28 Using an NER Component In the SRES-NER version the entities of each candidate instance are passed through a simple rule-based NER filter, which attaches a score (“yes”, “maybe”, or “no”) to the argument(s) and optionally fixes the arguments boundaries. The NER is capable of identifying entities of type PERSON and COMPANY (and can be extended to identify additional types).

29 NER Scores The scores mean: “yes” – the argument is of the correct entity type. “no” – the argument is not of the right entity type, and hence the candidate instance should be removed. “maybe” – the argument type is uncertain, can be either correct or no.

30 Utilizing the NER Scores If “no” is returned for one of the arguments, the instance is removed. Otherwise, an additional binary feature is added to the instance's vector: f 16 = 1 iff the score for both arguments is “yes”. For bound predicates, only the second argument is analyzed, naturally.

31 Experimental Evaluation We want to answer the following 4 questions: 1. Can we train SRES’s classifier once, and then use the results on all other relations? 2. What boost will we get by introducing a simple NER into the classification scheme of SRES? 3. How does SRES’s performance compare with KnowItAll and KnowItAll-PL? 4. What is the true recall of SRES?

32 Training 1. The patterns for a single model predicate are run over a small set of sentences (10000 sentences in our experiment), producing a set of extractions (between 150- 300 extractions in our experiments). 2. The extractions are manually labeled according to whether they are correct or no. 3. For each pattern match Mk, the value of the feature vector fk = (f1,…f16) is calculated, and the label Lk = ±1 is set according to whether the extraction that the match produced is correct or no. 4. A regression model estimating the function L(f) is built from the training data {( fk, Lk)}. We used the BBR, but other models, such as SVM are of course possible.

33 Testing 1. The patterns for all predicates are run over the sentences. 2. For each pattern match M, its score L(f(M)) is calculated by the trained regression model. Note that we do not threshold the value of L, instead using the raw probability value between zero and one. 3. The final score for each extraction is set to the maximal score of all matches that produced the extraction.

34 Sample Output HP Compaq Additional information about the HP - Compaq merger is available at The Packard Foundation, which holds around ten per cent of HP stock, has decided to vote against the proposed merger with Compaq. Although the merger of HP and Compaq has been approved, there are no indications yet of the plans of HP regarding Digital GlobalSoft. During the Proxy Working Group's subsequent discussion, the CIO informed the members that he believed that Deutsche Bank was one of HP 's advisers on the proposed merger with Compaq. It was the first report combining both HP and Compaq results since their merger. As executive vice president, merger integration, Jeff played a key role in integrating the operations, financials and cultures of HP and Compaq Computer Corporation following the 19 billion merger of the two companies.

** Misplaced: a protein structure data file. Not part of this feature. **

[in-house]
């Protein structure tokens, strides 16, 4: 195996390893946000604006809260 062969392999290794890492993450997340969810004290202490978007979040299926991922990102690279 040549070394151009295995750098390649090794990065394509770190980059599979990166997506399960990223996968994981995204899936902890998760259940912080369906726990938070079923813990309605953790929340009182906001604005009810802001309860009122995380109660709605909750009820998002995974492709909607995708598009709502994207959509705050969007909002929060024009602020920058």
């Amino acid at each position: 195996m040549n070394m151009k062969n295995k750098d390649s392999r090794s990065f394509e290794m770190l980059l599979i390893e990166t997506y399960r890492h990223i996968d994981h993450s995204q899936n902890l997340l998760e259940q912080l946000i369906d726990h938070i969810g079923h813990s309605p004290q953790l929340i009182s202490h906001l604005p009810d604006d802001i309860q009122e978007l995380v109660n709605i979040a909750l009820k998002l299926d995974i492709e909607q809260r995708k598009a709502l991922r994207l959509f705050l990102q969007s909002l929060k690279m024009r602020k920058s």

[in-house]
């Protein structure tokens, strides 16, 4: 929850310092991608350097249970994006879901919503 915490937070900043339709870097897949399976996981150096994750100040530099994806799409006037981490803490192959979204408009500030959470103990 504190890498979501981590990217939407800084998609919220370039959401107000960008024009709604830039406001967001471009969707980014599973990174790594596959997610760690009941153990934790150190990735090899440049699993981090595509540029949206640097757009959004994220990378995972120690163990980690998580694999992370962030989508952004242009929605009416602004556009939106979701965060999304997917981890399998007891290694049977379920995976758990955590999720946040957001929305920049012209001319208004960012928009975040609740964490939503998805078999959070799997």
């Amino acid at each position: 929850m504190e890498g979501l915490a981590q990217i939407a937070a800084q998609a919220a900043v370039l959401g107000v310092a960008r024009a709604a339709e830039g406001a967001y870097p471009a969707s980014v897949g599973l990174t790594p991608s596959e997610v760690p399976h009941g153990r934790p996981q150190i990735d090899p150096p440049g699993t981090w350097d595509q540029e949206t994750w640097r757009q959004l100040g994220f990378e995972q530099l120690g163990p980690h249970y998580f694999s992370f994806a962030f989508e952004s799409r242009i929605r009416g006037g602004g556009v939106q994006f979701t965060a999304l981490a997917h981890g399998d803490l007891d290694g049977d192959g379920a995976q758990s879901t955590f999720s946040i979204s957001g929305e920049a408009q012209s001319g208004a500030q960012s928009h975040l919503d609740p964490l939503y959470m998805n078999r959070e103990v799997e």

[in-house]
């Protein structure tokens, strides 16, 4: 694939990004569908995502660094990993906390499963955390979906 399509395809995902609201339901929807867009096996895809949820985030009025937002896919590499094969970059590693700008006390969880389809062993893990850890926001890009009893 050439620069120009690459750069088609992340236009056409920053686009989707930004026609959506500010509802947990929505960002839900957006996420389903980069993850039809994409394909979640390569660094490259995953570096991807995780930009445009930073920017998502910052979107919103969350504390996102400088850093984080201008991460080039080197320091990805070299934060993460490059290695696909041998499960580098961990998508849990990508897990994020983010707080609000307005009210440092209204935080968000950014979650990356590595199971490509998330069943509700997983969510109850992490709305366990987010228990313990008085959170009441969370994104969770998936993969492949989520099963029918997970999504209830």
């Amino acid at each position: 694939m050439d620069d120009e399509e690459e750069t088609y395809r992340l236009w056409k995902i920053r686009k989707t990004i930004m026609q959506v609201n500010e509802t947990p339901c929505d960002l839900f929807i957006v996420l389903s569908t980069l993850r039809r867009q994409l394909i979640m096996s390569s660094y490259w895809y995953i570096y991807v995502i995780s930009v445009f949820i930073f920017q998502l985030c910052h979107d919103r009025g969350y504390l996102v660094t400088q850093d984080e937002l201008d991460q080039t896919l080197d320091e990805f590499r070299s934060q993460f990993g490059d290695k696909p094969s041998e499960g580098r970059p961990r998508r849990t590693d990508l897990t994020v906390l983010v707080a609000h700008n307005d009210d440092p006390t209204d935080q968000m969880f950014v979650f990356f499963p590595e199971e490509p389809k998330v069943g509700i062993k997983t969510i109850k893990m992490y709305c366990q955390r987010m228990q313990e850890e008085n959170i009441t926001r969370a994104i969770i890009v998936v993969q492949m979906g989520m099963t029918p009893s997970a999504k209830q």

35 Cross-Classification Experiment

36 Results!

37 More Results

38 Inventor Results

39 When is SRES better than KIA? KnowItAll extraction works well when redundancy is high and most instances have a good chance of appearing in simple forms that KnowItAll is able to recognize. The additional machinery in SRES is necessary when redundancy is low. Specifically, SRES is more effective in identifying low-frequency instances, due to its more expressive rule representation, and its classifier that inhibits those rules from overgeneralizing.

40 The Redundancy of the Various Datasets

41 True Recall Estimates It is impossible to manually annotate all of the relation instances because of the huge size of the input corpus. Thus, indirect methods must be used. We used a large list of known acquisition and merger instances (that occurred between 1/1/2004 and 31/12/2005) taken from the paid service subscription SBC Platinum. For each of the instances in this list we identified all of sentences in the input corpus that contained both instance attributes and assumed that all such sentences are true instances of the corresponding relation.

42 Under Estimation of the recall This is of course an overestimate since in some cases the appearance of both attributes of a true relation instance is just a chance occurrence and does not constitute a true mention of the relation. Thus, our estimates of the true recall are pessimistic, and the actual recall is higher.

43 True Recall Estimates

44 Conclusions We have presented the SRES system for autonomously learning relations from the Web. SRES solves the bottleneck created by classic information extraction systems that either relies on manually developed extraction patterns or on manually tagged training corpus. The system relies upon a pattern learning component that enables it to boost the recall of the system.

45 Future Work In our future research we want to try to improve the precision values even at the highest recall levels. One of the topics we would like to explore is the complexity of the patterns that we learn. Currently we use a very simple pattern language that just has 3 types of elements, slots, constants and skips. We want to see if we can achieve higher precision with more complex patterns. In addition we would like to test SRES on n-ary predicates, and to extend the system to handle predicates that are allowed to lack some of the attributes. Another possible research direction is using the Web to validate the extractions interactively.